IEEE Power & Energy Magazine - May/June 2016 - 57

or market operator's point of view, looks similar to scheduling and dispatch of conventional generation resources.
Dispatchable demand-side resources include, among others,
microgrids, building energy management systems, direct
load control devices, distributed generation, distributed storage, and electric vehicles (EVs).

Definition of Stakeholders
and Their Roles and Responsibilities
One of the key elements of the bulk-power restructuring of
the 1990s was definition of the roles, responsibilities, and
information access rights of various stakeholders. This was
a necessary step in establishing the new structural framework for system and market operations. For example, the
responsibility for transmission congestion management, and
the resulting transaction curtailment rights, were assigned
to a balancing authority operator. The balancing authorities
were given access to transmission and interchange scheduling information across their control area. Formal processes
were established for scheduling transactions by traders or
other authorized stakeholders and to gain approval from system operators. Additionally, operational processes and time
frames for assessing congestion and adjusting transactions to
relieve transmission congestion were formalized.
With the expansion of distribution-connected DERs
and the emergence of various retail service providers, e.g.,
aggregators, rooftop solar power providers, and microgrids,
a similar formalization needs to be implemented at distribution and retail operations to allow for an orderly and effective utilization of distribution facilities. Table 1 provides a
mapping of the emerging retail operational stakeholders to
their bulk-power equivalent.

Definition of Dispatchable
Products and Services
The formalization of locational attributes and scheduling/
trading product definitions in the bulk-power restructuring
provided for consistency in scheduling processes and the use
of common methods and infrastructure across stakeholders
and regions. For retail transactive operations, similar common definitions need to be formalized. For example, in the
wholesale operation, points of receipt where the power injection into the transmission grid occurs, and point of delivery where the power is taken off the transmission grid, are
formally defined. An equivalent of this in retail transactive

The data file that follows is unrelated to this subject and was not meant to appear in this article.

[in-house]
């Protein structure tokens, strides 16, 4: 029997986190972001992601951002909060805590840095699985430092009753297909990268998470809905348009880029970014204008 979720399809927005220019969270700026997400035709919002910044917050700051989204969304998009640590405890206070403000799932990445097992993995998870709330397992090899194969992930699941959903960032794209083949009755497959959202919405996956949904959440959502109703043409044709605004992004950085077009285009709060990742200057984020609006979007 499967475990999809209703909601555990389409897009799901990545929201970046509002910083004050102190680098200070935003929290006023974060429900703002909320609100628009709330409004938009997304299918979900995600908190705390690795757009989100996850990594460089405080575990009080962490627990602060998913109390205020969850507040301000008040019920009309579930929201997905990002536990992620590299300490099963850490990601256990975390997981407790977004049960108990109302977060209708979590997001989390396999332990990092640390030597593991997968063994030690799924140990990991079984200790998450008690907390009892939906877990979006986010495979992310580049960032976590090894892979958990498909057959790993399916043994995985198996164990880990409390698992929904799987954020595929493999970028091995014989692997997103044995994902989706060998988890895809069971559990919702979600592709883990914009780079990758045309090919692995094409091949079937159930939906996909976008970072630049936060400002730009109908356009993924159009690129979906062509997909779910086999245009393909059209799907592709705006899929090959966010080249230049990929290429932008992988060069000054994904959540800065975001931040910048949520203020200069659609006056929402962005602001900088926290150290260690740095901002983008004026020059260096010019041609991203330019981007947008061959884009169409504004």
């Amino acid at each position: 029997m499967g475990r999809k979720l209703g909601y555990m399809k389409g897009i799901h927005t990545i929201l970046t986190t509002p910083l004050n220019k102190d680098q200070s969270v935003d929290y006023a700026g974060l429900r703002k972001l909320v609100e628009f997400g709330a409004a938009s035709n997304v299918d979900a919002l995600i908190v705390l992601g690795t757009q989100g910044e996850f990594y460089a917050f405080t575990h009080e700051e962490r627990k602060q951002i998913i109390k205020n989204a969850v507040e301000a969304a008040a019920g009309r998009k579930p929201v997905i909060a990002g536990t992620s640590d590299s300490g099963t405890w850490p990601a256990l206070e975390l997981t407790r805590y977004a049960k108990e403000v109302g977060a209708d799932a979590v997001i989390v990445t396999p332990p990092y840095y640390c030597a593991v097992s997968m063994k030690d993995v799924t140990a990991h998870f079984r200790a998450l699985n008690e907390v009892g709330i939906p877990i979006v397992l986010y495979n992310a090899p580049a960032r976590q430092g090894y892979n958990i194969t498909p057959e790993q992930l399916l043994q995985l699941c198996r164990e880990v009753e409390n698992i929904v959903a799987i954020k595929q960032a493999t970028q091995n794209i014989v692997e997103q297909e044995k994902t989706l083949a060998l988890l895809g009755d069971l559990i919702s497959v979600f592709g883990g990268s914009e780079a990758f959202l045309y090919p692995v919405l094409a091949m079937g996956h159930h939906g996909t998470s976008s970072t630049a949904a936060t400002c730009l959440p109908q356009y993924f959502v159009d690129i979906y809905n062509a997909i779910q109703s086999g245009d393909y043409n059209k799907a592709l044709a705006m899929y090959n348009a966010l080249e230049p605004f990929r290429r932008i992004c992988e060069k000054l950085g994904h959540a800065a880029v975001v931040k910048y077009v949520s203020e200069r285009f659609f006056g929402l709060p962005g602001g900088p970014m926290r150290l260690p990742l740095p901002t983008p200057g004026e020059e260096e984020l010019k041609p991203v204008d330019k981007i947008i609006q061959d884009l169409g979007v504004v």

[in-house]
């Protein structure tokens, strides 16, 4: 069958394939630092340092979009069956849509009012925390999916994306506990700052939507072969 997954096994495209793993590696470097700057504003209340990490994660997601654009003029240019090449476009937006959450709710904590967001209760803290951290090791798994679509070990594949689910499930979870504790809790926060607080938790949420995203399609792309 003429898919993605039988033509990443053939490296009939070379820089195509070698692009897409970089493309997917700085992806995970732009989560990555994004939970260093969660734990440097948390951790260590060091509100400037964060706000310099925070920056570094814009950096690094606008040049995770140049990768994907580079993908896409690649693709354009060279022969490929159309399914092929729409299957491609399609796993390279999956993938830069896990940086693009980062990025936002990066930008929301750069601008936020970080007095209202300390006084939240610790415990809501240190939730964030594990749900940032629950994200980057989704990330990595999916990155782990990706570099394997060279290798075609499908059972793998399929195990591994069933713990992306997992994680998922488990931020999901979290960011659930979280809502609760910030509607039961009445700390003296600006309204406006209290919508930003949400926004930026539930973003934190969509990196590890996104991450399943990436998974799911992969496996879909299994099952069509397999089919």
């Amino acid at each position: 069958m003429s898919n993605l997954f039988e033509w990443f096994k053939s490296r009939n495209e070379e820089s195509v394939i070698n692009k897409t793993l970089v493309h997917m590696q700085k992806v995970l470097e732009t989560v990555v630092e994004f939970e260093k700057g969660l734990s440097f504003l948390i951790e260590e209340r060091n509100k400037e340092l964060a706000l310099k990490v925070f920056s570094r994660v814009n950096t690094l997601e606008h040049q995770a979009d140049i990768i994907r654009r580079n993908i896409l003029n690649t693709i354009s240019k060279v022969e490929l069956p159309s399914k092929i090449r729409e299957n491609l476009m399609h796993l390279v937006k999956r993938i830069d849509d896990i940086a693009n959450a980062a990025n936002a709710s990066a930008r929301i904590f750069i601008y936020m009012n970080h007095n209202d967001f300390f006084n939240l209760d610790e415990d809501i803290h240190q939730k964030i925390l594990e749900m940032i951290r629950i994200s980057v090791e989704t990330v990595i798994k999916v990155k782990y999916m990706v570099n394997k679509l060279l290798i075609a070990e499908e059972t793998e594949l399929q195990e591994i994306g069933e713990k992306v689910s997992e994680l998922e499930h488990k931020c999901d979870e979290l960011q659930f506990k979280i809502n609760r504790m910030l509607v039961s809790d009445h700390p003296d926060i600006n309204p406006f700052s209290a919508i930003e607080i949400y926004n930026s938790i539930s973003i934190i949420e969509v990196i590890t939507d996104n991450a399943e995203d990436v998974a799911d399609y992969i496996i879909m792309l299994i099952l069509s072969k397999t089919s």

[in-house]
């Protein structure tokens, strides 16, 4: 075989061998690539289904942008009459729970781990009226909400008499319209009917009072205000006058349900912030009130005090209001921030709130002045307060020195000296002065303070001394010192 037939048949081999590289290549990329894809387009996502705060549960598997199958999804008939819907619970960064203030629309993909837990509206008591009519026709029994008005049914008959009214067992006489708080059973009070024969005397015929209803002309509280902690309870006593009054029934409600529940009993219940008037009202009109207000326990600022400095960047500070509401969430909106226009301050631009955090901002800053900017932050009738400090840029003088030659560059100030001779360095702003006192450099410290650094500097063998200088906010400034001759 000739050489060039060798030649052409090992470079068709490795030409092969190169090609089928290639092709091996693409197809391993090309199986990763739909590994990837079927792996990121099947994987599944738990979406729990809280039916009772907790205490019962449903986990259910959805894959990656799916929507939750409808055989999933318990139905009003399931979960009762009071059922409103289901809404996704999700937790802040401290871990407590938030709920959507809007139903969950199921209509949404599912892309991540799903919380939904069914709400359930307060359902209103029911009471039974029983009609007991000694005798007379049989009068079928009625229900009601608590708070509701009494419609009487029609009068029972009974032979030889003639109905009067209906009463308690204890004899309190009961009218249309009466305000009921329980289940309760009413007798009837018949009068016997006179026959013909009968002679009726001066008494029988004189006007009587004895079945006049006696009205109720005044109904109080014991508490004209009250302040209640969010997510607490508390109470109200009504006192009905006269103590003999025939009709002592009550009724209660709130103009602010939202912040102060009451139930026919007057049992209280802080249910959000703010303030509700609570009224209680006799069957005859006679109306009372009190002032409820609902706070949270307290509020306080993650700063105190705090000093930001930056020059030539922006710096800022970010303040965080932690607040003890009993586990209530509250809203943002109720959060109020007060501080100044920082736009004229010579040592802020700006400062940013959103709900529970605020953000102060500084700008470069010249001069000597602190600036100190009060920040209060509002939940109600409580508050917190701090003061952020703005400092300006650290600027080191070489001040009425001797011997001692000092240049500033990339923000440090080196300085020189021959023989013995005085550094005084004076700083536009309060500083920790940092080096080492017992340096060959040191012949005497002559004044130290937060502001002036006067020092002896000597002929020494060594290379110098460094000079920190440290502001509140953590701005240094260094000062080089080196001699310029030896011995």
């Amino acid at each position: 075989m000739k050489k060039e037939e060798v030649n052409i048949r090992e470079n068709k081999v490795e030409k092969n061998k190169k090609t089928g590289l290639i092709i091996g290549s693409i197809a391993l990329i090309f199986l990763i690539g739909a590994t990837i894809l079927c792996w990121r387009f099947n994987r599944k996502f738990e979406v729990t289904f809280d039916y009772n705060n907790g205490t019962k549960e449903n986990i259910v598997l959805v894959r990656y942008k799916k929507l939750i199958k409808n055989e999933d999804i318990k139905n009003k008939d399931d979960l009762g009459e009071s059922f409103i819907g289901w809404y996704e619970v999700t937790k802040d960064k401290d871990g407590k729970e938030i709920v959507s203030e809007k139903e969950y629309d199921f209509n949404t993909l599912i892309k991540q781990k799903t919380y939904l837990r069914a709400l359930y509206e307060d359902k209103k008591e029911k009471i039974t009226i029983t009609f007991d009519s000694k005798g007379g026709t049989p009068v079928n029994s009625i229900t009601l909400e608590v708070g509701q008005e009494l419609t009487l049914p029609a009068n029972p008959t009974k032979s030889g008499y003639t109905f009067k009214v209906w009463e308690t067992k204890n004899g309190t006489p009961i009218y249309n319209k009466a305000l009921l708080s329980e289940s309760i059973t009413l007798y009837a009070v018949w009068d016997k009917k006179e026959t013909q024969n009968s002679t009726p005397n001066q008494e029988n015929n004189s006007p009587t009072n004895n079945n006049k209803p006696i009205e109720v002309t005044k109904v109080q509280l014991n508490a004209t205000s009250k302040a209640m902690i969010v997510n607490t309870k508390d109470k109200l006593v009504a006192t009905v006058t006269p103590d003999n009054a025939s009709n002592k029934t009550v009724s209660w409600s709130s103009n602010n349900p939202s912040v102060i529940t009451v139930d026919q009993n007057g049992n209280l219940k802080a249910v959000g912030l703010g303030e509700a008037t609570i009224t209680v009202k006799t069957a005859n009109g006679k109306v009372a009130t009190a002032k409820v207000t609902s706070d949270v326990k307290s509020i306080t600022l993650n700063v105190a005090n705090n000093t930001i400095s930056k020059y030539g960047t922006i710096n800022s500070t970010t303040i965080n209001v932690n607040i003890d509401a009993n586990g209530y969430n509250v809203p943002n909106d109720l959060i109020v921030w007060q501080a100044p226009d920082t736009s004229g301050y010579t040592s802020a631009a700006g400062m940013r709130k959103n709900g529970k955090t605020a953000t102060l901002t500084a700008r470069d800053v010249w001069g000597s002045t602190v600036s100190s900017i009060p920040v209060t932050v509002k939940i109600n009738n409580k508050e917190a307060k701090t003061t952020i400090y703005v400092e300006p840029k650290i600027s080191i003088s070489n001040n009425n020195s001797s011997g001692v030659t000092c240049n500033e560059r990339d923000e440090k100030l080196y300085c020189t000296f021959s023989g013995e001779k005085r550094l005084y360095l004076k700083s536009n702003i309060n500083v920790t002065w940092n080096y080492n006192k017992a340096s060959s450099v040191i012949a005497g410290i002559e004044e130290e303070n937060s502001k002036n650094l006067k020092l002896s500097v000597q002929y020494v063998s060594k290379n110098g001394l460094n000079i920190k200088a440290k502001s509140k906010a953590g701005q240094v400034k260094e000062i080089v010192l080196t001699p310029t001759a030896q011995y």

space could be service delivery point (SDP) identification,
where a customer/prosumer is connected to the distribution
grid or point of common connection (PCC) of a microgrid.
Whereas bulk-power transactive exchanges are based on
phase-balanced operation, this may not necessarily be the
case for retail transactions using the distribution systems;
as such, the retail transactive SDP and PCC may need to
include specification of the electrical phase (A, B, or C).
Wholesale energy and capacity products have been formalized by the Federal Energy Regulatory Commission (FERC),
various ISOs/RTOs, and regional reliability councils. In contrast, currently there is no standard definition of distribution/
retail products and services. Table 2 provides a side-by-side
comparison of the wholesale/transmission products and their
potential counterparts in retail/distribution area. Some services needed at the retail/distribution level may not have a
bulk-power/wholesale counterpart. As already noted, phase
balancing is not an issue at bulk-power/wholesale operation,
whereas it is important for distribution operation particularly
since DERs on a feeder may be primarily on a single phase.

table 1. Stakeholder definitions.
Distribution and Retail Operational Stakeholders
Main Category
DSO

Subcategory

Transmission and Bulk-Power Equivalent

Without retail market

Balancing authority

With retail market

ISO/RTO

Distribution wires owner/operator (DO)

Transmission owner/operator

Regulated energy service provider

Default load serving entity
Energy service provider

Competitive service providers

Demand response provider (DRP)
Distributed resource and grid
service provider

may/june 2016

Independent power producer, GenCo
Small municipal or coop utility with
surplus generation capability

Prosumer including microgrids
Net consumers

Competitive energy service provider

With DR and/or DER
Pure consumers

Small municipal or coop utility
consumers

ieee power & energy magazine

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